This years event was based around Ennerdale with the event centre in Buttermere. Great location for such an event and I was really looking forward to it with it likely to be a mix of terrain that was new to me and terrain that I knew quite well.
Following the LAMM this year I’d finally got myself an altimeter and this was going to be the first race that I’d used on it in. The weather forecast was better than last year and like last year it seemed the weather was going to rather mirrow what we had at the LAMM. Last year that meant cold wet conditions in both events, this year it meant lovely thick cloud.
Saturday dawned with nice weather, but the rain arrived before the start and the cloud decended. The temperature was good for running and at least it was dry for marking up the map. Milly and I had a simple aim this year which was to complete the course.
We were one of the first pairs off which is great as you should get the hills to yourself for much of the day. I’d calibrated my altimeter and we headed off up and over High Stile to our first checkpoint on an ‘Eatern most Spur’. When we got to the top of High Stile I looked at the map to see how high it was ‘896m’ and recalibrated my altimeter. A couple of thoughts whizzed across my mind “Wow this alimeter is already way out, some 90m off’ and ‘Jeez, never realised High Stile was so high, this makes it one of the highest in the Lakes’ … other than that I never batted an eyelid and we headed off on a bearing, aiming off slightly to the west so when we hit 690m we would back track east and hit the checkpoint in this thick mist.
It wasn’t till we’d scrambled down below a large (approx 90m) cliff and were at 690m did I start having doubts, thinking how tough a spot this was for a checkpoint. Double checked the grid reference, double checked the height, double checked the description. All ok. Not sure what made me check the height of High Stile but when I did Millie probably heard some rather bad language. “F*** !” I’d misread the height of High Stile – on closer inspection it was 806m not 896m !! We were 90m too low – ie the checkpoint was at the top of the cliff not the bottom.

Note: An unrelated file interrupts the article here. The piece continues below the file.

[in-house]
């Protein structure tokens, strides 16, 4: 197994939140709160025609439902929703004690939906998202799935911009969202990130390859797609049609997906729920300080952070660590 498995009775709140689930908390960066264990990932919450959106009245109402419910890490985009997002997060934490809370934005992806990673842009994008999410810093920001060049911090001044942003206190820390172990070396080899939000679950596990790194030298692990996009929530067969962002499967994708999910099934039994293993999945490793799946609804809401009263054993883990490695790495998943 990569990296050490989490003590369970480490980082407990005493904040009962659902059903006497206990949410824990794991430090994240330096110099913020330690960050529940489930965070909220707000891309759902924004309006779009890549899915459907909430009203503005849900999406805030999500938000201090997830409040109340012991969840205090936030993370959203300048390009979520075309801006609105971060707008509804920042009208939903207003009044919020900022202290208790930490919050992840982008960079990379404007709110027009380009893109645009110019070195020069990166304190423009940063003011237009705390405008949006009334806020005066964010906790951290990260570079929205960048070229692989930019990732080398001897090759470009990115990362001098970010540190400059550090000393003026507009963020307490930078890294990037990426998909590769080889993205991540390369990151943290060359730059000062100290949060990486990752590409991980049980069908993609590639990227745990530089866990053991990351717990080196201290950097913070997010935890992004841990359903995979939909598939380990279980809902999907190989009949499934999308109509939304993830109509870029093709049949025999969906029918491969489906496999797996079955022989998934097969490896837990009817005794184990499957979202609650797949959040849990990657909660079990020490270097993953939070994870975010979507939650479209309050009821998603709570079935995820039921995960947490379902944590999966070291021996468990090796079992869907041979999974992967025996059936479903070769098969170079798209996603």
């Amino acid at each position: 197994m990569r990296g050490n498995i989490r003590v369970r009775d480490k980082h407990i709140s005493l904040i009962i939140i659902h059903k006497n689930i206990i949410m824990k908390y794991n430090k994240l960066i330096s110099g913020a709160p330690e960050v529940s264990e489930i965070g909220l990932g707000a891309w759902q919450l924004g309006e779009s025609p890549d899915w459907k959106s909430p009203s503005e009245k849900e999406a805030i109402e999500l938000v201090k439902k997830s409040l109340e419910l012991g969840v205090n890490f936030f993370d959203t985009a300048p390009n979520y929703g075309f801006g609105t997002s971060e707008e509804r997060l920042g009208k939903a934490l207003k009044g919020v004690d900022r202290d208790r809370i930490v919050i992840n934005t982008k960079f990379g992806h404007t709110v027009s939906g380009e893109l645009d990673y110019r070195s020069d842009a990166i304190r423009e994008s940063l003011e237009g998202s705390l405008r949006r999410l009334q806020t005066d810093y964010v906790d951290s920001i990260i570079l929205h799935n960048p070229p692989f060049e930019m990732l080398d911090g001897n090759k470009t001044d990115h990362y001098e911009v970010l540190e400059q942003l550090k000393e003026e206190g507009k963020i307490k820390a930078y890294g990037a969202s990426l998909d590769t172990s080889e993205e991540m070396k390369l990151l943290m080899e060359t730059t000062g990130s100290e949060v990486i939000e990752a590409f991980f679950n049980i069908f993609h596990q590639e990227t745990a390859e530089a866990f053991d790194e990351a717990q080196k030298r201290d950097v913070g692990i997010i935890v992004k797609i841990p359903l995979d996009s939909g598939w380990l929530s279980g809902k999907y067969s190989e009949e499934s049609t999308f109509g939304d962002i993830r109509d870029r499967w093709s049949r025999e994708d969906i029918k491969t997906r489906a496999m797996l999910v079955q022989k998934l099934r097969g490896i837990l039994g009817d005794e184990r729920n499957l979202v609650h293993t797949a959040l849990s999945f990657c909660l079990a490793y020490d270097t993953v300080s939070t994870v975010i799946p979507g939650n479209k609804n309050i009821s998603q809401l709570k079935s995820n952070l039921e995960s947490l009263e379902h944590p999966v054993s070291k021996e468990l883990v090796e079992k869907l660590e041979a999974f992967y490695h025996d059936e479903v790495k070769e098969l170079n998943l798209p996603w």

We scrambled back up. This cost us 30 minutes and worse it put us in amongst the crowds which meant we were slowed up hugely on the steep ascent to CP2. This was very frustrating as steep ascents are our strengths and we could not make as big an advantage of them.
CP4 looked like it would be tough in this thick mist. It was the NE End of a Marsh on a pretty featureless hill side. We navigated straight to our attack point and then headed off on a bearing, hit a stream which meant we should be within 100m or so of it. Could we hell find it. We spent the next hour wandering around in the mist, bumping into runners every so often ” u seen checkpoint 117 ? ” “No but I’ve seen 112″… ” u seen checkpoint 112?” “No but I’ve seen 117” – everyone seemed to have found the one they weren’t looking for. We’d not found either. Eventually by luck rather than judgement we found the damn thing. Soon after there was a brief clearing of the mist and looking across the mountain side was comical – loads of runners all over it running every which way. Looking at the top dozen on our course this had cost us 50 minutes.
We dropped out of the cloud and spent the rest of the day with views. It was tough going, tussocky under foot and another long leg and big climb before getting to the final few checkpoints. We navigated these perfectly and arrived at the overnight camp after 7.5 hours running, 20 miles, 2200m ascent and sitting in 55th place. Happy to have completed but disappointed with the position.
No need for situps at this midway camp. It was warm enough, though through the night we were hit by a couple of storms with gale force winds. My race tent is quite flimsy and there were a few occasions where I was woken because the pole by our heads had buckle and was virtually hitting me in the face.
Day 2 – decided that since we weren’t in the mix for places we would use it was a good opportunity for Millie to learn abit more about navigation. The initial climb was very steep but we soon came up onto our first CP. The cloud was high and we navigated round the course with only the odd small error. The running was much better with some good fast decents, runnably trackless sections and parts on descent tracks – all played to our strengths as road runners. We even got to descend the long and steep Dore Head Screes – great fun though running shorts are not ideal for such scree runs and I have the scars to prove it. We hurtled into the finish ( the section from the last CP to the finish is normally very runnable so always push it not only to look good as you cross the finish line but also as it’s a good chance to get the fastest split on at least one leg – we missed that honour by a mere 11 seconds ;o() and found we’d made up 18 places on the day finishing 37th overall. We’d been out for 4.75 hours, covering 15 miles and about 1400m ascent.
For those of you thinking of doing Mountain Marathons (there are a couple of you) – this is the perfect event to pick as your first. It has lots of classes (ie numerous different length courses) and the terrain tends to be a little easier than the LAMM and the conditions / navigation less severe than the KIMM.